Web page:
Month: October 2010

Robot Aging In Place

Technology has been gradually adding convenience to life for years. Now, with the assistance of robots, seniors will soon be aging in place with a degree of security never before dreamed possible. Robot aging in place is a unique concept that is revolutionizing eldercare. With millions of baby boomers approaching their golden years but still valuing the high degree of independence by which their lives have been characterized, robotic technologies are being developed to enable the elderly to receive the assistance they need while allowing them to still live at home. Robots For Aging In Place Tokyo is at the heart of these innovations. With 22 percent of their population already over the age of 65, they are actively searching for ways to improve the quality of life for seniors. In 2007, Secom Co. introduced a new caregiving innovation called My Spoon. A feeding robot, it assists the elderly and disabled with eating by feeding them with a fork and spoon that is controlled by a joystick. For those struggling with the need to use a wheelchair, Fujitsu, Ltd. and Aisin Selki Co. has introduced the TAO Aicle intelligent wheelchair. The wheelchair is programmable to travel to preset locations and uses sensors to respond to obstacles, red lights, and other daily travel issues. Another, from Japan’s National Institute of Advanced Industrial Science and Technology responds to basic commands, making...

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Adult Home Care Requirements

Providing care for senior adults who need help has become a growth industry in recent years as the population ages. The baby boom generation will be taxing the extended family's ability to cope, creating greater demand for professional adult home care services to relieve the burden on working children. Whether a family is looking for a home providing twenty-four hour care for an elder family member or an entrepreneur sees an opportunity to start a business helping people, it is vital that everyone understand the requirements to operate a home health care business. Taking advantage of free samples of home health care business plans during start up will eliminate costly mistakes and lead to a well run home care business. Residents Most states have a limit, usually around six or seven individuals, on the number of non-related adults to be housed in a resident care home. These adults are comprised of seniors needing help as they age or individuals disabled physically or developmentally. Adults who are loud, abusive or disruptive may have difficulty finding a home since the idea is to retain a comfortable and friendly environment for the residents. Level of Care Potential residents may need to be screened based on the care they require versus the level of care the home is designed and qualified to provide. For adults requiring more acute care, some homes are staffed...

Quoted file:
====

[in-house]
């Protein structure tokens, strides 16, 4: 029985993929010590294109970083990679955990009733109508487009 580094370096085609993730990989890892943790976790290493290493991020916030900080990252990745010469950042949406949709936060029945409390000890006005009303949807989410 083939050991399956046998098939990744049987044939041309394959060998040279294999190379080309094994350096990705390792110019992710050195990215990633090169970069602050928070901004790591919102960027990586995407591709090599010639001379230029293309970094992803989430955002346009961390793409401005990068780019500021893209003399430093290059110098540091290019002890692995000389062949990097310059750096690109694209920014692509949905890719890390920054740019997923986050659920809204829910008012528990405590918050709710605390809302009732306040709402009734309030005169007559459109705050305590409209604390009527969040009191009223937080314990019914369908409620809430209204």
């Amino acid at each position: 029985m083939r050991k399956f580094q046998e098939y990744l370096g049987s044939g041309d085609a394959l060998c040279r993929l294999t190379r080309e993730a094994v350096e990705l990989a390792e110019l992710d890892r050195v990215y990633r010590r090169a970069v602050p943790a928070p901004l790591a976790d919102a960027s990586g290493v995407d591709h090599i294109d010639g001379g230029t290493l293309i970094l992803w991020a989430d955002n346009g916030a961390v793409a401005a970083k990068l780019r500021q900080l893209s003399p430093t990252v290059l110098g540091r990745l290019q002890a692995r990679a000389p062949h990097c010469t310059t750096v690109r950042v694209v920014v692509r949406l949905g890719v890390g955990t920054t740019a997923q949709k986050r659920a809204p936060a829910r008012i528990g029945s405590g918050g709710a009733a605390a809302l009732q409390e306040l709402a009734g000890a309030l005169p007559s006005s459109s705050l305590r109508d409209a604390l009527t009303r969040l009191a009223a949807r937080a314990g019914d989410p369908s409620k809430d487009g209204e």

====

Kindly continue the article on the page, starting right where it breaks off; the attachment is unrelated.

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How to Start Home Health Care Business

As the baby boomer generation begins to age, there will be an increase need for more home health care businesses nationwide. Moreover, it is a statistical fact that people are living longer and will require home health care assistance on a daily basis. Therefore, people who are entrepreneurial minded, caring, and trust-worthy have the skills needed to build a successful home health care business for the senior population. In order to be successful in the senior care business, individuals need to take the appropriate steps in building a solid home health care system. If you are looking to start...

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Tips to Avoid Financial Strain with Aging Parents

Caring for aging parents is an emotionally taxing experience for their children. In addition to the emotional strain, financial strain can also be experienced. However, there are some easy steps that can help to reduce this strain and prepare for the future financially. Work out an Arrangement with Siblings As a person’s parents get to an age where they may begin to need additional care, the children of the couple need to discuss what they could be facing. Some questions to consider include who will care for them, if any of the children will quit work, and what care-giving will work best for the family. If one of the siblings decides that they will quit work to take care of their parents, everyone should agree on a monetary value for that care and what that person should receive. It may be beneficial for the individual to do this, especially if they have children that require day care while they are at work. It may cost less and benefit the family for one parent to stop working to take care of both children and the aging parents. Discuss the situation with parents. A discussion about aging is often an awkward situation, and many people are in denial about it. This can prevent conversations between parents and children from occurring. A simple way to bring it up would be to ask...

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